Home made compost is the best thing for your garden, it's free and it saves waste from going to landfill too. Hot composting is the fastest method but you do need a fair amount of material(1m cube) to generate enough heat for it to work properly. It will still turn into compost eventually with less, it'll just take longer.
Simply pile up a 50/50 mix of greens(grass, kitchen scraps, coffee grounds) to browns(dry leaves, wood chips, cardboard) into a big heap in thin layers and wait. Turning the pile will speed up the process but isn't required.
Most plants grow best in full direct sun, leafy greens and herbs are the exceptions that can grow well with less.
2-3 times a week should be enough for most plants. You want to keep on top of the watering in the early stages of growth and then you can taper off and water less. Overwatering can lead to less flavourful fruit and delayed harvest. Water around the base of the plants where possible, watering leaves can encourage fungal diseases.
Keep an eye on the garden and watch what's happening. When you're watering look out for signs of damage or larvae. In an organic garden you should expect to suffer some losses to pests or disease but you shouldn't ever need to use any pesticides.
- Netting and covers for birds.
- Picking off slugs and caterpillars by hand.
- Using a dish soap spray for flying insects like aphids.
- Prune lower leaves when they start to yellow, it will remove food for pests.
Pick early and often. You can harvest at any time, you don't need to wait for things to reach their full size. Lots of plants give a continual harvest, you don't need to pull up the whole plant to enjoy. Lettuces for example, you can pick the lower leaves every few days and it will keep growing. Broccoli will send up side shoots after the main head which you can keep regularly harvesting.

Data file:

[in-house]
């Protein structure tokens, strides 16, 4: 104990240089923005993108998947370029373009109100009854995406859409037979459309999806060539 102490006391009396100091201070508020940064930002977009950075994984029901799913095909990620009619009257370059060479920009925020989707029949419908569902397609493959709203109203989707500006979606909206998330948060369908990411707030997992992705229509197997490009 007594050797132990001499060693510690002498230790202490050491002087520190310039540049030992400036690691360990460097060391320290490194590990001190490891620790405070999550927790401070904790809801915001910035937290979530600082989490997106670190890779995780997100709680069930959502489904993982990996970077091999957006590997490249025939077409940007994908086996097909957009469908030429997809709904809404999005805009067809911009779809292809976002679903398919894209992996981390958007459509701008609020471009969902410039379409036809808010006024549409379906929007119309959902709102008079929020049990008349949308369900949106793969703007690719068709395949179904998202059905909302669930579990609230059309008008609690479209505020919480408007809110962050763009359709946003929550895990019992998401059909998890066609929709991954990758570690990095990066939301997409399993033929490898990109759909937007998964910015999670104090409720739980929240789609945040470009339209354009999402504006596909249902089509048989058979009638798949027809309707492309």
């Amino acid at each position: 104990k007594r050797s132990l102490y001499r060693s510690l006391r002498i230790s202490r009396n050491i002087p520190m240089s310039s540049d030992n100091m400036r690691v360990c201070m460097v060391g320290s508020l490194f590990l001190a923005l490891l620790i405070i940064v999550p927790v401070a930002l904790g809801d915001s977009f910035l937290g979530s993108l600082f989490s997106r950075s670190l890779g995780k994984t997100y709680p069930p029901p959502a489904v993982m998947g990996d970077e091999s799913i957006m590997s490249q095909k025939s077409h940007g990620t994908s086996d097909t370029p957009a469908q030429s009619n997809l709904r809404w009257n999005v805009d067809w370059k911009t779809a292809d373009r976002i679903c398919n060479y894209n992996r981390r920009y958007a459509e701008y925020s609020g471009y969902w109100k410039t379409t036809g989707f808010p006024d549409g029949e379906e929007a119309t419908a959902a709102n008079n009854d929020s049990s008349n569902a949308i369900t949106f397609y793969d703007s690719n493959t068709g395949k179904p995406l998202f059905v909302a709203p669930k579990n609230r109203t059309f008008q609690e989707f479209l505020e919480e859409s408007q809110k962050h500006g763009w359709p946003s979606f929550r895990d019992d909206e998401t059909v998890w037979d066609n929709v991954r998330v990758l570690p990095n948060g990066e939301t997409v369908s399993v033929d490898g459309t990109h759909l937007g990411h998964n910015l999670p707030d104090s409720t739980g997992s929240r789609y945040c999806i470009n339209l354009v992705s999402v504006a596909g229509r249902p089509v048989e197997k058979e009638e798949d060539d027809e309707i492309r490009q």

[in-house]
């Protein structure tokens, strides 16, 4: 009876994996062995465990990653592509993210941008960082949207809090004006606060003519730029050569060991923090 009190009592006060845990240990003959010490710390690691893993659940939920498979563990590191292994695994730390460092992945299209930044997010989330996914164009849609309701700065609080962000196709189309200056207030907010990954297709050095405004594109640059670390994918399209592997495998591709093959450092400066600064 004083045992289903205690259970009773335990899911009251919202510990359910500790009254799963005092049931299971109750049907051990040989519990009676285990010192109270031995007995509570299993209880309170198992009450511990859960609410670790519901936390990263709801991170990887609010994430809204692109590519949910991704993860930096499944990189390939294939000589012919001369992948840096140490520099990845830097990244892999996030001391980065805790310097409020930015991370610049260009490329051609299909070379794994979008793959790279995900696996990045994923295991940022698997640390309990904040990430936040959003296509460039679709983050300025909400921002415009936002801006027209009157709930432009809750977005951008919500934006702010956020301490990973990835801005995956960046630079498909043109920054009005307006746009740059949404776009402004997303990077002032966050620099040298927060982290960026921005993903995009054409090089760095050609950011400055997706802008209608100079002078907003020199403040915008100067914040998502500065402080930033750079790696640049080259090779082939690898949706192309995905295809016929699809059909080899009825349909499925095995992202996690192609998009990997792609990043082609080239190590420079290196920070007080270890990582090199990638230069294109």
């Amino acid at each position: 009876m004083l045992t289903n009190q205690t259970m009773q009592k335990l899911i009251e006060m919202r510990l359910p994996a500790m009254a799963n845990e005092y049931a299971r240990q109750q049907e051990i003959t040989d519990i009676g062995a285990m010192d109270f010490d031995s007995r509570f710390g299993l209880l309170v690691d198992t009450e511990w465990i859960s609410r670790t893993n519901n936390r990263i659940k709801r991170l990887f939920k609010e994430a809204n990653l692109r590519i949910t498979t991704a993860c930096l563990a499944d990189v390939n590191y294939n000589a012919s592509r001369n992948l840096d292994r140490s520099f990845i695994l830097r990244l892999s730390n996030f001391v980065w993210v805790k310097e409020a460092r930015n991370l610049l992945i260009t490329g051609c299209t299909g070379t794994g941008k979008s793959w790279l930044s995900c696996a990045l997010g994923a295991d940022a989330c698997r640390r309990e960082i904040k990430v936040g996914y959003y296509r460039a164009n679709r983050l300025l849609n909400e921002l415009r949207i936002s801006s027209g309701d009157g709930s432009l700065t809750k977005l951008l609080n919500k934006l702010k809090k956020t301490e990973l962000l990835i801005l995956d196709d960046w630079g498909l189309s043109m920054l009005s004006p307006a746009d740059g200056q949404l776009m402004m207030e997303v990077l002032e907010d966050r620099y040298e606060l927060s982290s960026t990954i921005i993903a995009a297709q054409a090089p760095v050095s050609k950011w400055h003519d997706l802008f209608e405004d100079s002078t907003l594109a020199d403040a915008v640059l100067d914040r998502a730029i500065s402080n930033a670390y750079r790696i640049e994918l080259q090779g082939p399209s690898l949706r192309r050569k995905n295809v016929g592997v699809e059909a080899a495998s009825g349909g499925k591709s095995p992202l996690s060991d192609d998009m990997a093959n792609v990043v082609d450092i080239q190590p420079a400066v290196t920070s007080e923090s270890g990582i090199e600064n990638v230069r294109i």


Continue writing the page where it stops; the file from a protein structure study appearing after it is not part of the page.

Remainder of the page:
Jar and preserve what you can, we've done this with tomatoes for the last two years and haven't needed to buy any canned tomatoes throughout the year.
I've found saving seed very rewarding. It's free, fun and your garden can become self sustaining by keeping your own favourite varieties alive. You simply leave the plant in the ground and the seed will be ready to collect with it's completely brown and dry.
Large dry seeds like beans, peas, pumpkin are easiest to save. Just leave them on a bench to completely dry out before storing otherwise they will grow mould and spoil.
Wet seeds like tomatoes and cucumbers have a jelly coating which inhibits growth until the season is right. You can dissolve the jelly by leaving in water for a few days, giving it a stir once a while and rinsing under a tap. Then leave on the bench for a few days to completely dry out.
Lighter seeds like lettuce or basil or brassica's you can rub between your hands to free the seed from their husks and then use the winnowing technique to blow away the lighter material.